by Anne Gallagher
Do you share everything about your cancer diagnosis with your family and friends? And if you do, do you do it right away?
I have been accused of withholding information in the past from my loved ones about my lung cancer. When it comes to communicating with family and friends about my cancer diagnosis, I feel strongly that it’s up to me how and when the information is disseminated.
Some people need time to process. I am the type of person who needs to mull over information and digest it before I can reasonably talk about it with another person. For years I did keep information somewhat hidden and only gave out small amounts of information because I thought I was protecting them. What I have come to realize is that I was protecting myself.
It was very difficult for me to watch my family and friends experience the information that I was giving to them so instead I limited that information. The more emotional I knew the person would be, the harder it was for me to share openly with them.
Communicating with family members and friends can be a tricky situation. Not only is the patient dealing with the information about themselves, but they are dealing with the emotions of their support system.
As a Patient Navigator I will frequently see patients choose wisely who they bring with them to a consultation. They may not bring the child who is the most emotionally fragile, or the person who may be a distraction rather than a support. While it is important to have that second set of ears in the room, make sure that it is someone who can write down good information without being too distracted by the news.
I encourage patients to have at least one person in their life that they can be really honest with. I don’t care if it is a spouse, long-time friend, or even a therapist; patients need one person that they can say how much this really stinks to. I know that family members and friends just want to be helpful but letting the patient guide the communication is an important piece to being helpful.
Patients also need a gatekeeper for information and the information that is being shared. It might be a person designated this responsibility or one of many websites that are designed to communicate information for patients. I especially like Caringbridge.org or Mylifeline.org. Both of these websites allow you to journal what is going on and then your family and friends sign up to receive a notification when something new is written. This allows a great number of people to get information without the patient getting many phone calls and stops patients from having to tell the same story over and over. Not only is this a private way of communicating but friends and family can leave messages to the patient and those little notes can be very uplifting during difficult times. Many patients use Facebook to communicate and creating a closed group is another option.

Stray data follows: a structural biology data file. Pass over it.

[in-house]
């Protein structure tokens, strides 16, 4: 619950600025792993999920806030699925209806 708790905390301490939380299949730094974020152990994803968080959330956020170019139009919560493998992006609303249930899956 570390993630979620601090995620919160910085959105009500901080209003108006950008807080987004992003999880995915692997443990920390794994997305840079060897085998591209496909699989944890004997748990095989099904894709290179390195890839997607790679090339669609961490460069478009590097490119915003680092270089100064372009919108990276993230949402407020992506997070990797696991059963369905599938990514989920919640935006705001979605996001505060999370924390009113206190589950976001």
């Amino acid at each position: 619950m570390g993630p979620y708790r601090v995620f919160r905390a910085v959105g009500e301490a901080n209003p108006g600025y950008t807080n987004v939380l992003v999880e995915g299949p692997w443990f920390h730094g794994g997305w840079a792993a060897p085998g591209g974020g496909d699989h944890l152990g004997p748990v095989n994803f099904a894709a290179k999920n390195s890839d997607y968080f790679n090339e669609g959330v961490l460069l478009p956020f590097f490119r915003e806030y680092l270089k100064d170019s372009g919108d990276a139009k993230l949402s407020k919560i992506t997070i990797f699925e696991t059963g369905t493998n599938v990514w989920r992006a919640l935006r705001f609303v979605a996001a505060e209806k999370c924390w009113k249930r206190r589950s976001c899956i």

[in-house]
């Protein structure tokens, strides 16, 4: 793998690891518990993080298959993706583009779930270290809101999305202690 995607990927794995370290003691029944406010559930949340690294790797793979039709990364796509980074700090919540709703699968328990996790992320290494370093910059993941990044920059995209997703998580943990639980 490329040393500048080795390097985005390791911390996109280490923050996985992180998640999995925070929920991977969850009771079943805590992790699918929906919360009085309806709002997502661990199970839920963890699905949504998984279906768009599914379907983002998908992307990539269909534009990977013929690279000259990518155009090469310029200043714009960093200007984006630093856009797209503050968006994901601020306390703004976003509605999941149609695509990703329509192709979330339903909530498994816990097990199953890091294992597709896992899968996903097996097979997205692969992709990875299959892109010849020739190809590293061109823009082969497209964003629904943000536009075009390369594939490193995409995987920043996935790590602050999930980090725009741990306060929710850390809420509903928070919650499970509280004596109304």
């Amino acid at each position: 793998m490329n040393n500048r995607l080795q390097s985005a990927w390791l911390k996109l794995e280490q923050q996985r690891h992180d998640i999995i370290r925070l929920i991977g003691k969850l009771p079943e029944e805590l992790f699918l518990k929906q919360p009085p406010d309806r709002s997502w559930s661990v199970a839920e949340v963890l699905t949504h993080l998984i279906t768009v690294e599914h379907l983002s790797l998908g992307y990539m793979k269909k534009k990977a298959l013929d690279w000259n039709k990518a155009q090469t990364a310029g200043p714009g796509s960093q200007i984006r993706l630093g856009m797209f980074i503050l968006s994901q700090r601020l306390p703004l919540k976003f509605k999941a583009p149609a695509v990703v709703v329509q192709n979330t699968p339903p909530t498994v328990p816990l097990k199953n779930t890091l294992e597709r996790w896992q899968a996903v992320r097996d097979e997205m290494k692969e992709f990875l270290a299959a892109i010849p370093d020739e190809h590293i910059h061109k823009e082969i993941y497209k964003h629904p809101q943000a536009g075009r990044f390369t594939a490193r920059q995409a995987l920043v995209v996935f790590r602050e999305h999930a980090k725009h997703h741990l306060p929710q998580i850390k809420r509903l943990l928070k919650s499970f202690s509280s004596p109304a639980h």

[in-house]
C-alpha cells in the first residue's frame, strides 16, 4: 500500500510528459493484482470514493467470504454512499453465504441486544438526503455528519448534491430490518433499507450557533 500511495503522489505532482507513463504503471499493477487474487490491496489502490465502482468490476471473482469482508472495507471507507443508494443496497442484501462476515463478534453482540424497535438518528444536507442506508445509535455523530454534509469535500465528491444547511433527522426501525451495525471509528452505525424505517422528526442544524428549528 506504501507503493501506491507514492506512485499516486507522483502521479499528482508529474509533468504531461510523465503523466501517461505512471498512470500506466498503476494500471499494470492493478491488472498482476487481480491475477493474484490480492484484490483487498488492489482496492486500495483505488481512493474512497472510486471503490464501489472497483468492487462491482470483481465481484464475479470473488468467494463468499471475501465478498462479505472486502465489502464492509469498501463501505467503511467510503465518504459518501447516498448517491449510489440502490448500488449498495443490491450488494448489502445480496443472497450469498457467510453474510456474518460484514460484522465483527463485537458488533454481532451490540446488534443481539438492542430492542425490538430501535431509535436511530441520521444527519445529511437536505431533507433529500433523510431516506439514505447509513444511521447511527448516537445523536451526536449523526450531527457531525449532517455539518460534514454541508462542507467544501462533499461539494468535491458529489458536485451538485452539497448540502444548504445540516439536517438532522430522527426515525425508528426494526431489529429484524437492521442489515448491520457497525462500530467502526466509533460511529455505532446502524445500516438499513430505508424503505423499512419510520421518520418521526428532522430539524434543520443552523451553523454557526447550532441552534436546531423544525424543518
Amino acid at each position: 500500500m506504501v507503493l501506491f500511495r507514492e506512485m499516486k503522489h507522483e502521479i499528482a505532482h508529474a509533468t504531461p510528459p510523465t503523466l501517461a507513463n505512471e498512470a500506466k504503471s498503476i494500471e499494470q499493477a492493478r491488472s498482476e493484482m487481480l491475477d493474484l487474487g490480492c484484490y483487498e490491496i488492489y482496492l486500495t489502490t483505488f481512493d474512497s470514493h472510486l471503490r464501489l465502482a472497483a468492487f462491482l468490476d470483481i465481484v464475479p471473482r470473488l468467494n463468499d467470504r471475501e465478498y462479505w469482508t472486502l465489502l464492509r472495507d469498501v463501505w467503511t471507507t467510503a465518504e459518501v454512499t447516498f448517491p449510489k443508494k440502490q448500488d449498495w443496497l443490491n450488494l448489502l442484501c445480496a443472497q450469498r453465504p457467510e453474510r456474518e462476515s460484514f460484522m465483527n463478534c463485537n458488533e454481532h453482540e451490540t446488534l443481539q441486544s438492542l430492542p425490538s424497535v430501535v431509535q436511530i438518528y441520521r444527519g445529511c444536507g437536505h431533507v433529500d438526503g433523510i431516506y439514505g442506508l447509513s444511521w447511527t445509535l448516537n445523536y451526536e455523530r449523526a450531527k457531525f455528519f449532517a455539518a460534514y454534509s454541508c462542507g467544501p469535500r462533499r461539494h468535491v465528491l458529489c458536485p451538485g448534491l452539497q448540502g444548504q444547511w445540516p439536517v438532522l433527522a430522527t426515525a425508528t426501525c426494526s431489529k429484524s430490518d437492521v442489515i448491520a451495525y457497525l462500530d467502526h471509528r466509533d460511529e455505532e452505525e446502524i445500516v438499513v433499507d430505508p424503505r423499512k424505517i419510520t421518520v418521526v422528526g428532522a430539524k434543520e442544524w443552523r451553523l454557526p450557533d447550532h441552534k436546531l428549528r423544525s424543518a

Most patients receive offers of help, especially early on in a diagnosis. As a new patient it is hard to know what to ask for and it is also hard to swallow that little bit of pride and independence and ask for help. I find that people really do want to help but they need very specific requests. It is our responsibility as patients to say exactly what we need. Sometimes that means a specific task like a meal for a night, childcare, or a ride to treatment. Sometimes it means saying that I just need someone to listen to me or even give me some space. There are great sites like lotsahelpinghands.com or mealtrain.com in which patients can list specific needs and friends and family can sign up for duties or to bring meals. These duties can even be coordinated by another person so the patient can focus on their treatment.
Communicating throughout a cancer experience can be difficult but there are tools that can help. Always keep in mind that all parties involved are hearing the information with their own set of circumstances and with their own emotional abilities. Sometimes family or friends do not behave or communicate how we expect them to in this situation. Honesty and forgiveness go a long way in this area.
Communication is the key to getting through this process. So keep those lines of communication open as much as possible.
If you need help communicating with your caregivers and family members, visit LUNGevity’s Caregiver Resource Center for resources and suggestions. Post your ideas, tips and suggestions below.
**You can see Anne at the 2013 LUNGevity HOPE Summit in Washington DC where she will be speaking on a panel about Surviving with Cancer.